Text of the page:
Personally, I believe that although we would reach the status of a middle-income country in terms of numbers, we need to focus on various other factors and more pressing issues. The goal of a middle-income country can be truly reached when workers, in spite of their gender, work for decent wages in a decent environment. Women, who make up approximately seventy per cent of the RMG workforce, still earn one of the lowest minimum wages, in the world. Women are also highly involved in the informal sector and find themselves in worse situations because informal sector workers have even less rights than formal sector workers and their voices are often unheard.
What are the required policies for a more gender-balanced society?
SA: Bangladesh can be a role model in the eyes of the entire world. Our success with regards to the implementation of the MDGs has shown this. The government is working to eradicate discrimination from all spheres of the society, especially in terms of gender discrimination and ensuring equal pay and equal opportunities at the workplace.
The government has created several other policies to minimize discrimination, such as agricultural policies, labour policies, policies for fair administration. What is more important now is the successful implementation of those policies, which we are now looking forward to.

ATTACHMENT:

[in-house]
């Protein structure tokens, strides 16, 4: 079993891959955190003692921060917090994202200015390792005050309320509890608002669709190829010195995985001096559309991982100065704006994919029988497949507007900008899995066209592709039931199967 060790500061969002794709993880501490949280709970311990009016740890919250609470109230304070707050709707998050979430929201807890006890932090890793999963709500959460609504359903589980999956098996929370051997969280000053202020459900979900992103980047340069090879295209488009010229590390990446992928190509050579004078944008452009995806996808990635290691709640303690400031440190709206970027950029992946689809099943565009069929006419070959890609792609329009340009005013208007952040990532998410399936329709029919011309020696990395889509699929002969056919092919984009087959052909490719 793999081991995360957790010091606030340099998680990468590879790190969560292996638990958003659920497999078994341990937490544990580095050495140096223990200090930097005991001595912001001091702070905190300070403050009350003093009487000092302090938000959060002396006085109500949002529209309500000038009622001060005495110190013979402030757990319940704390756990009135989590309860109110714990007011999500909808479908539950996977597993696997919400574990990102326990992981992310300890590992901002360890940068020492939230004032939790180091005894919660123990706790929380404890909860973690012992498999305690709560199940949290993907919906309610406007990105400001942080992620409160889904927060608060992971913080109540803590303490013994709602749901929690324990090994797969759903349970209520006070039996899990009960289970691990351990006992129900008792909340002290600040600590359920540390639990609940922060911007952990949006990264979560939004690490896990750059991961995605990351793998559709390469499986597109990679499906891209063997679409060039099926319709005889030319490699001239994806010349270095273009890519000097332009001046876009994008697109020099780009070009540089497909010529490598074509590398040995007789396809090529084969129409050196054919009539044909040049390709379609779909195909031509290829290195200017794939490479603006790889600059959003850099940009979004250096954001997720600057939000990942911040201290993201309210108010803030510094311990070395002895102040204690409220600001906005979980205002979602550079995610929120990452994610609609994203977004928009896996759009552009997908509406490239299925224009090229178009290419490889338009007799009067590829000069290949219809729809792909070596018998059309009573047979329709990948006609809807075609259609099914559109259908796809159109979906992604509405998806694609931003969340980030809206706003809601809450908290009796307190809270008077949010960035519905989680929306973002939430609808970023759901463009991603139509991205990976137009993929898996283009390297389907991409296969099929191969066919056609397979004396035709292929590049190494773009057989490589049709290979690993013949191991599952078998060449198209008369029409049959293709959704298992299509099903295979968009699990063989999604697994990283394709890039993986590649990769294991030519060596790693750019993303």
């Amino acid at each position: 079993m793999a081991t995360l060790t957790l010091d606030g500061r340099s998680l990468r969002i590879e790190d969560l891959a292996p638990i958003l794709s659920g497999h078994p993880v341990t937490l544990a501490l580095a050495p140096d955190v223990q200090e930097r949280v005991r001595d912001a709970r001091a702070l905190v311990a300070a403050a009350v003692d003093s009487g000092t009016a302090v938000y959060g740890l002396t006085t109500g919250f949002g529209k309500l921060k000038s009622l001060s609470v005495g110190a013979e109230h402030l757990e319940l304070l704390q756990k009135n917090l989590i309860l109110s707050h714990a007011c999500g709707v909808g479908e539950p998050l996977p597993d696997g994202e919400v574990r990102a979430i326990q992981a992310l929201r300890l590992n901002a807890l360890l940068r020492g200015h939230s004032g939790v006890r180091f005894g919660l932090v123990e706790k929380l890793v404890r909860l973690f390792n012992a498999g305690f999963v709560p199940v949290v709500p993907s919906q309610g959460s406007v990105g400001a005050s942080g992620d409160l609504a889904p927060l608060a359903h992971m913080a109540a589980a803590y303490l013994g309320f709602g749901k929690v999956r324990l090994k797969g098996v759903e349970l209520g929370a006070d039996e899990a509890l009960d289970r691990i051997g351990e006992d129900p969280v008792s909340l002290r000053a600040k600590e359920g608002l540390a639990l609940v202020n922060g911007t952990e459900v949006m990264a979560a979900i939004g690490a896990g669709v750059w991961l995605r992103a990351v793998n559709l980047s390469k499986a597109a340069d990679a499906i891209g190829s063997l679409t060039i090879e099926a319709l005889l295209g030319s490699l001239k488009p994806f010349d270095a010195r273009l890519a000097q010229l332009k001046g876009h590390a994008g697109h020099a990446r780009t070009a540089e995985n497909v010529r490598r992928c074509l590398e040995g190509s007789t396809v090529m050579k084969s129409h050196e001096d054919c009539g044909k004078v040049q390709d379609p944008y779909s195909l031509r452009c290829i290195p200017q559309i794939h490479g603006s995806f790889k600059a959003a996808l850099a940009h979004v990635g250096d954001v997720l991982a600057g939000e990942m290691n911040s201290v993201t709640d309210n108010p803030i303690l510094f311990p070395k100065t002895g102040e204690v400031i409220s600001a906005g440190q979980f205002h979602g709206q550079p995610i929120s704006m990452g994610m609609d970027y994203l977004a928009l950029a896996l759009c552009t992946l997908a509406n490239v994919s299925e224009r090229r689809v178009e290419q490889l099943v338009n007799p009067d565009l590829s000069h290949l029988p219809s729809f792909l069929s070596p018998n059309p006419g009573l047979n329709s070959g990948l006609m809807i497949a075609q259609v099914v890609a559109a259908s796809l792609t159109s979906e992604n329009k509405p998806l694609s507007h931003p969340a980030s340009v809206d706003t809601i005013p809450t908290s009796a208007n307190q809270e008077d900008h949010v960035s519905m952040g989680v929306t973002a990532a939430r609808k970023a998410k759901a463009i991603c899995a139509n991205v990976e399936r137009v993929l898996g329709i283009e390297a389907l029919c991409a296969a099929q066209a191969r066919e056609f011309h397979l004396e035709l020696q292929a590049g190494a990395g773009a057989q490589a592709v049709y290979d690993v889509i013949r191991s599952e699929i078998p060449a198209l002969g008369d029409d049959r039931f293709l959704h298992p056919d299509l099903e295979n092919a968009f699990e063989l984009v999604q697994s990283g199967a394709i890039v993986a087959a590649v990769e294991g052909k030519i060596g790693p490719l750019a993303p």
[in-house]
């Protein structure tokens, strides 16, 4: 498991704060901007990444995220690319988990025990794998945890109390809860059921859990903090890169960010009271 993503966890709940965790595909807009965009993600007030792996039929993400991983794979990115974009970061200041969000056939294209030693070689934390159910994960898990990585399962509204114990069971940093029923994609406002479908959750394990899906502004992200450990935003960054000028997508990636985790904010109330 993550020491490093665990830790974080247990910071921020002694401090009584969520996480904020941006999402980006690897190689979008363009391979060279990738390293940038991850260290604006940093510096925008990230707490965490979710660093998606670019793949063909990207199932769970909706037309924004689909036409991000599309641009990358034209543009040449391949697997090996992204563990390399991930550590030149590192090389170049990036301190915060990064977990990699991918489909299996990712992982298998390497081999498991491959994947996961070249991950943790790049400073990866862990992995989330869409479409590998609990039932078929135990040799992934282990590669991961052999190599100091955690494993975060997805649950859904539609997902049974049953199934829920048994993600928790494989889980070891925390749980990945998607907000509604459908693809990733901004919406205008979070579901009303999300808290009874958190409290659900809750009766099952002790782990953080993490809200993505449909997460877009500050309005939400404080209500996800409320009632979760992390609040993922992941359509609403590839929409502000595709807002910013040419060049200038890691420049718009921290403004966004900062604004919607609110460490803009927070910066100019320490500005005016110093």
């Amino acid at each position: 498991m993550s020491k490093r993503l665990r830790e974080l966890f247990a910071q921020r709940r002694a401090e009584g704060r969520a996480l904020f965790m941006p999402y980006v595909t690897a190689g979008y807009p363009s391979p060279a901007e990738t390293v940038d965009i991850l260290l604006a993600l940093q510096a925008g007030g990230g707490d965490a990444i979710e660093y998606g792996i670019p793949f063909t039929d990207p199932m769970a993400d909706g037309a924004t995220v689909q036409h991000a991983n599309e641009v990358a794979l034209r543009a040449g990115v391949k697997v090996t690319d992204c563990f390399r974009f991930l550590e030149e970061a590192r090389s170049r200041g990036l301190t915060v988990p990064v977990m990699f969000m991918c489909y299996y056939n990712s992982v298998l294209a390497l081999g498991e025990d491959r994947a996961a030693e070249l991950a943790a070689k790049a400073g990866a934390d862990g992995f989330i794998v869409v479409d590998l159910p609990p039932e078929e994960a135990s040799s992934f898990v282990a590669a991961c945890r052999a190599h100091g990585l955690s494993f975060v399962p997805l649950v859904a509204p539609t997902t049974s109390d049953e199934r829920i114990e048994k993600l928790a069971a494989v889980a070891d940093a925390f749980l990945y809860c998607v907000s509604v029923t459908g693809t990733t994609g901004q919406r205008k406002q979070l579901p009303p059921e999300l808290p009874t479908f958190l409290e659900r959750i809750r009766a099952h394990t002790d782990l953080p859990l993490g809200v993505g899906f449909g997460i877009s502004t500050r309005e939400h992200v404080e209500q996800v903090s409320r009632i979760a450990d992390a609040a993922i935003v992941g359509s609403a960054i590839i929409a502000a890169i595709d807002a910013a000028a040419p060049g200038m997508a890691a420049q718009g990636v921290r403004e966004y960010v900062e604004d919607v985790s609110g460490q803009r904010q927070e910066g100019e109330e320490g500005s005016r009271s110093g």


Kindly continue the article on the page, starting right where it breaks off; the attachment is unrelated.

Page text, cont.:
We need to create structures that support families in their daily care-work
Moreover, we need to ensure that women receive more support to combine care work and paid work, by creating structures that support families in their daily care-work and by implementing additional incentives geared towards equal sharing of the double burden. For instance, this would mean better child care centers for RMG industry workers.
Last but not least, to make these issues more visible in our society, a higher representation of women in the public sphere is crucial for their voices to be heard. This is why the platform “Nari Sramik Kantha” aims at a higher representation of female labour, especially, female leaders of trade unions by 2025.
Adapted for format and style, the text first appeared on the new thematic portal by FES on care work. The views expressed in this interview are not necessarily those of the Friedrich-Ebert-Stiftung.
Interview with Gotelind Alber on a genuine gender-sensitive climate transition for South-East Asia
India is known for its frugal innovations and ground-up development models. Through their work, the partners of FES have been pioneering social...
For Dendev Terbishdagva, November 9, 1989 was just another day at work as lecturer in Bernau, East Berlin. Until the news came that the Wall was there...